Comparison of Outcomes of Patients With Sepsis With Versus Without Acute Myocardial Infarction and Comparison of Invasive Versus Noninvasive Management of the Patients With Infarction.

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Comparison of Outcomes of Patients With Sepsis With Versus Without Acute Myocardial Infarction and Comparison of Invasive Versus Noninvasive Management of the Patients With Infarction.

Am J Cardiol. 2016 Apr 1;117(7):1065-71

Authors: Smilowitz NR, Gupta N, Guo Y, Bangalore S

Abstract
Patients hospitalized with sepsis may be predisposed to acute myocardial infarction (AMI). The incidence, treatment, and outcomes of AMI in sepsis have not been studied. We analyzed data from the National Inpatient Sample from 2002 to 2011 for patients with a diagnosis of sepsis. The incidence of AMI as a nonprimary diagnosis was evaluated. Propensity score matching was used to identify a cohort of patients with secondary AMI and sepsis with similar baseline characteristics who were managed invasively (defined as cardiac catheterization, percutaneous coronary intervention [PCI], or coronary artery bypass graft [CABG] surgery) or conservatively. The primary outcome was in-hospital all-cause mortality. A total of 2,602,854 patients had a diagnosis of sepsis. AMI was diagnosed in 118,183 patients (4.5%), the majority with non-ST elevation AMI (71.4%). In-hospital mortality was higher in patients with AMI and sepsis than those with sepsis alone (35.8% vs 16.8%, p <0.0001; adjusted odds ratio 1.24, 95% CI 1.22 to 1.26). In patients with AMI, 11,899 patients (10.1%) underwent an invasive management strategy, in which 4,668 patients (39.2%) underwent revascularization. PCI was performed in 3,413 patients (73.1%), CABG in 1,165 (25.0%), and both CABG and PCI in 90 patients (1.9%). In a propensity-matched cohort of 23,708 patients with AMI, invasive management was associated with a lower mortality than conservative management (19.0% vs 33.4%, p <0.001; odds ratio 0.47, 95% CI 0.44 to 0.50). In subgroups that underwent revascularization, the odds of mortality were consistently lower than corresponding matched subjects from the conservative group. In conclusion, myocardial infarction not infrequently complicates sepsis and is associated with a significant increase in in-hospital mortality. Patients managed invasively had a lower mortality than those managed conservatively.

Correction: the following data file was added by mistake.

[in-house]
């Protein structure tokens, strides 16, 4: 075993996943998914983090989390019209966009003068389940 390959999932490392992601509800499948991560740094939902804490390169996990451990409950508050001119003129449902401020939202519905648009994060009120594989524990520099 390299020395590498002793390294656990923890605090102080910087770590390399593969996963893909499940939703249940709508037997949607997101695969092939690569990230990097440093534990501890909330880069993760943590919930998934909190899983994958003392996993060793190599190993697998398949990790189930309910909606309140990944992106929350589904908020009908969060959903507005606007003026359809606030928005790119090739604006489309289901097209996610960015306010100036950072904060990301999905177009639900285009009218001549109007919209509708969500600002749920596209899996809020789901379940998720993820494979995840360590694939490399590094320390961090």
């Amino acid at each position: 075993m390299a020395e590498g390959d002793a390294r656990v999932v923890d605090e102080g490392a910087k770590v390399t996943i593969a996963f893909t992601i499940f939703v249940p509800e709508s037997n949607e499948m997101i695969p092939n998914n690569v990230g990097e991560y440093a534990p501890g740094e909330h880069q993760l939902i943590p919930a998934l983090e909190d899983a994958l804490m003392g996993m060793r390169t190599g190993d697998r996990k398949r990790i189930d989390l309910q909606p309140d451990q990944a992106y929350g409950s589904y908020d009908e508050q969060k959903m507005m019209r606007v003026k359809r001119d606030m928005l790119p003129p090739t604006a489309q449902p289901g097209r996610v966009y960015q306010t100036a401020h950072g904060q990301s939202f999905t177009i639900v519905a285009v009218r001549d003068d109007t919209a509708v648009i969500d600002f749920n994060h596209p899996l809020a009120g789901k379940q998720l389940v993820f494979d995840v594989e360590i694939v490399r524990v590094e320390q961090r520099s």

PMID: 26853952 [PubMed - indexed for MEDLINE]

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